Finance Internet

The 7 Best Online Banking Features For Simplifying Your Life

Joel Lee 06-01-2015

Does money management stress you out? If so, rather than gritting your teeth from month to month, what if you could effortlessly alleviate some of that stress for good? Online banking offers a lot of benefits that can help to simplify the headaches of money.


Let’s dive right in and see how online banking can make your life easier.

Easy Account Creation

There was a time when the only way to open a bank account was in person. Nowadays, it’s possible to complete the enrollment process from start to finish without ever leaving your home.


Depending on the bank, the application forms can take less than 10 minutes to fill out. All you have to do is input a few details and send out photocopies of whatever forms of identification the bank requires. It’ll still take a few days or weeks before your account is ready, but that’s to be expected regardless.

But the best part is that once you’ve made an account, additional accounts are even easier to create since the bank already has the necessary information in its database. With multiple accounts, moving money between them is often free and without delay.


Electronic Statements

Traditional bill statements are annoying on two fronts. First, they unnecessarily clog up your physical mailbox. Second, they’re a tremendous waste of paper The Future Is Here - Your Guide to Having a Paperless Life Today Paperless – a term that is used quite often now days. But what does it mean? And to what extent does it apply? Certainly we all still use paper to some degree despite the advancements... Read More . Maybe you don’t care too much about that second point, but for the most part paper bills have become a messy inconvenience.


Of course switching to email statements can still result in digital clutter, but deleting an email is far easier than shredding paper. Plus, with apps like Google Inbox Google Inbox Review: A Breath Of Fresh Air Gmail is a household name in the email department, but Google wasn't content with it. Meet Google Inbox, a new way of approaching email. Read More , it’s nice to be able to receive and read your bill reminders no matter where you go.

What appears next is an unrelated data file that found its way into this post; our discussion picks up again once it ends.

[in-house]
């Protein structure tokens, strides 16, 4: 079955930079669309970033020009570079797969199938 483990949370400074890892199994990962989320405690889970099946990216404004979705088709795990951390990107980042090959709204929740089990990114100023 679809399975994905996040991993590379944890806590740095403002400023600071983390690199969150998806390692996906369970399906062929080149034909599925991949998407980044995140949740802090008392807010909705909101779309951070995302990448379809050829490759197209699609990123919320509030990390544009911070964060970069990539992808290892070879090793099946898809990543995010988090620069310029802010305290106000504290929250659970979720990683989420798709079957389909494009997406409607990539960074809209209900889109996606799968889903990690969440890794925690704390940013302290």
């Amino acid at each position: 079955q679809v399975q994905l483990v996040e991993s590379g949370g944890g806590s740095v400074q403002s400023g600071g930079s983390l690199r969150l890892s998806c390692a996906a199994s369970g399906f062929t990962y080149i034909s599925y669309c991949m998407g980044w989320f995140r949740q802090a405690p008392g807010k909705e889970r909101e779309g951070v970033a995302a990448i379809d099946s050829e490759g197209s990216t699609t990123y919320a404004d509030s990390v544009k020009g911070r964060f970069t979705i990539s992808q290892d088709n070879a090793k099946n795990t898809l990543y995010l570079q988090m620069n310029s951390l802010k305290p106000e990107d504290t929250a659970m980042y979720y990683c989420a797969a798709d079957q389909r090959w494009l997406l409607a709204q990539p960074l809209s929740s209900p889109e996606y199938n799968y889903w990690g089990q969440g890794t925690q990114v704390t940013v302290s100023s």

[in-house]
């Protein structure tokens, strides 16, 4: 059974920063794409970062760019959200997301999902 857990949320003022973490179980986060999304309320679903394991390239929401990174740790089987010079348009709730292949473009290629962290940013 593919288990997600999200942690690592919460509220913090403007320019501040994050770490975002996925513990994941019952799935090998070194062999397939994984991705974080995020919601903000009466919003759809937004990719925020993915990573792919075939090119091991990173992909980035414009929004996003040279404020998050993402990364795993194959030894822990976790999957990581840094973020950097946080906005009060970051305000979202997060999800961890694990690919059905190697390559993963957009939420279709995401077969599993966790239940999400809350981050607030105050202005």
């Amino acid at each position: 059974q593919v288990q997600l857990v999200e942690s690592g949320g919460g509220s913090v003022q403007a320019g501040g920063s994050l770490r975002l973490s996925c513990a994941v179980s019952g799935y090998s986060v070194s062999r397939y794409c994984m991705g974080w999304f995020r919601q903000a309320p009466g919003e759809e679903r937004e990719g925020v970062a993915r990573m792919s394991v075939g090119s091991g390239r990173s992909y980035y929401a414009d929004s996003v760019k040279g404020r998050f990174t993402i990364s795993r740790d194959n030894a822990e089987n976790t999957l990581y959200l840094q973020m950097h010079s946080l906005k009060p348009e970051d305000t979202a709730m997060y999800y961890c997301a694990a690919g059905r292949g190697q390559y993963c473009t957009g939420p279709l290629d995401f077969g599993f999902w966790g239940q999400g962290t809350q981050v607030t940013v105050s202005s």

Worst case scenario: if you need a paper record for a particular bill, you can always print it out. There aren’t any good reasons not to switch over to electronic statements ASAP. What are you waiting for?


Automatic Bill Payments

How many bills do you pay every month? For most of us, the answer is “too many”. You’ve got rent/mortgage, utilities, car loans, various types of insurance, student loans, and all of the other subscriptions and enrollments in your life. That’s a lot of bills to juggle even if they come once per month.


Most online banks allow you to link your bills directly to your account and have them paid on time automatically. For every bill you set up, that’s one less thing you need to juggle every month. That can add up to a lot of reduced stress.

One important caveat: automatic bill payment should only be used if your bank balance is more than enough to cover all of your bills at any given time. This requires discipline with your budget Simply Frugal: How To Learn Personal Finance The Easy Way Do you fret over bills and debt on a regular basis? Do you feel lost when others speak using financial lingo? Here's the good news: it's never too late to learn about money. Read More . If you live paycheck to paycheck, manual bill payments are the best way to avoid accidental overdrafts.


Mobile Check Deposits

Many banks offer a feature called Mobile Check Deposits, though the precise name might differ from bank to bank. The concept is simple: instead of physically visiting your local bank branch to deposit a check, you can do it from home by uploading a photo of the check (front and back).


The only thing you need to do this is a mobile deposit app, which you should be able to find on the App Store or the Play Store. Just be careful that you download a legitimate one! You don’t want to be sending your check photos to a malicious third party. Again, make sure your bank offers this feature before you try it.

Secure Message Alerts